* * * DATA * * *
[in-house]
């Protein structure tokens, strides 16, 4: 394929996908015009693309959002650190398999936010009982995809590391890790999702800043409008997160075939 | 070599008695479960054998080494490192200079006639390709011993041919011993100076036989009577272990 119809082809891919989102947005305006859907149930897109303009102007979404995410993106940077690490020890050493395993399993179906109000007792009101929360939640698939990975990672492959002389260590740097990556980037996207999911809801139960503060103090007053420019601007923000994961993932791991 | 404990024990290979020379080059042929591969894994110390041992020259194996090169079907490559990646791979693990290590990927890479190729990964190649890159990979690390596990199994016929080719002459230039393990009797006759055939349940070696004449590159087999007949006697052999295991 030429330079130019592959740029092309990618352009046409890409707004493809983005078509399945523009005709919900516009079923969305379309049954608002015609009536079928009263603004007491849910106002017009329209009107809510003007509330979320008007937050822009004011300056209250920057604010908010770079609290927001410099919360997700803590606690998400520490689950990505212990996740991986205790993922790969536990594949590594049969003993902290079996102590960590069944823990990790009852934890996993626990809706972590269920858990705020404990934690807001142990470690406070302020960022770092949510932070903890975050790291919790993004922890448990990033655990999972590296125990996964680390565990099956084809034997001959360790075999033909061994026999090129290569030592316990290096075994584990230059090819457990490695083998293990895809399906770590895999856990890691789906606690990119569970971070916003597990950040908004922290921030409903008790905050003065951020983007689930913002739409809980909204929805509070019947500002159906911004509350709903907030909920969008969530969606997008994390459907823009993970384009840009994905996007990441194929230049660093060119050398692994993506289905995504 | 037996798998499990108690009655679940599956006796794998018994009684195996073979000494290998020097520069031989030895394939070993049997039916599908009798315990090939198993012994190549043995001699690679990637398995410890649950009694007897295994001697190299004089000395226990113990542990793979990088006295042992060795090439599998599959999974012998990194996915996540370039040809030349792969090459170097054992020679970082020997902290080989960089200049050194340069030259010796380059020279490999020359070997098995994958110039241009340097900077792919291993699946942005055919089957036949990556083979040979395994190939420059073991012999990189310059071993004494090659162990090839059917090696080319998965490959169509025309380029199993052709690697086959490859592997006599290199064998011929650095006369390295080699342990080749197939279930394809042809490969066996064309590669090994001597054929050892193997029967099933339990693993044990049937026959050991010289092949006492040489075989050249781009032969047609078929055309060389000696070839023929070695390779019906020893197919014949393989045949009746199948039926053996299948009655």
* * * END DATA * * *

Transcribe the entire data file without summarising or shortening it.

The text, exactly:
[in-house]
């Protein structure tokens, strides 16, 4: 394929996908015009693309959002650190398999936010009982995809590391890790999702800043409008997160075939 | 070599008695479960054998080494490192200079006639390709011993041919011993100076036989009577272990 119809082809891919989102947005305006859907149930897109303009102007979404995410993106940077690490020890050493395993399993179906109000007792009101929360939640698939990975990672492959002389260590740097990556980037996207999911809801139960503060103090007053420019601007923000994961993932791991 | 404990024990290979020379080059042929591969894994110390041992020259194996090169079907490559990646791979693990290590990927890479190729990964190649890159990979690390596990199994016929080719002459230039393990009797006759055939349940070696004449590159087999007949006697052999295991 030429330079130019592959740029092309990618352009046409890409707004493809983005078509399945523009005709919900516009079923969305379309049954608002015609009536079928009263603004007491849910106002017009329209009107809510003007509330979320008007937050822009004011300056209250920057604010908010770079609290927001410099919360997700803590606690998400520490689950990505212990996740991986205790993922790969536990594949590594049969003993902290079996102590960590069944823990990790009852934890996993626990809706972590269920858990705020404990934690807001142990470690406070302020960022770092949510932070903890975050790291919790993004922890448990990033655990999972590296125990996964680390565990099956084809034997001959360790075999033909061994026999090129290569030592316990290096075994584990230059090819457990490695083998293990895809399906770590895999856990890691789906606690990119569970971070916003597990950040908004922290921030409903008790905050003065951020983007689930913002739409809980909204929805509070019947500002159906911004509350709903907030909920969008969530969606997008994390459907823009993970384009840009994905996007990441194929230049660093060119050398692994993506289905995504 | 037996798998499990108690009655679940599956006796794998018994009684195996073979000494290998020097520069031989030895394939070993049997039916599908009798315990090939198993012994190549043995001699690679990637398995410890649950009694007897295994001697190299004089000395226990113990542990793979990088006295042992060795090439599998599959999974012998990194996915996540370039040809030349792969090459170097054992020679970082020997902290080989960089200049050194340069030259010796380059020279490999020359070997098995994958110039241009340097900077792919291993699946942005055919089957036949990556083979040979395994190939420059073991012999990189310059071993004494090659162990090839059917090696080319998965490959169509025309380029199993052709690697086959490859592997006599290199064998011929650095006369390295080699342990080749197939279930394809042809490969066996064309590669090994001597054929050892193997029967099933339990693993044990049937026959050991010289092949006492040489075989050249781009032969047609078929055309060389000696070839023929070695390779019906020893197919014949393989045949009746199948039926053996299948009655």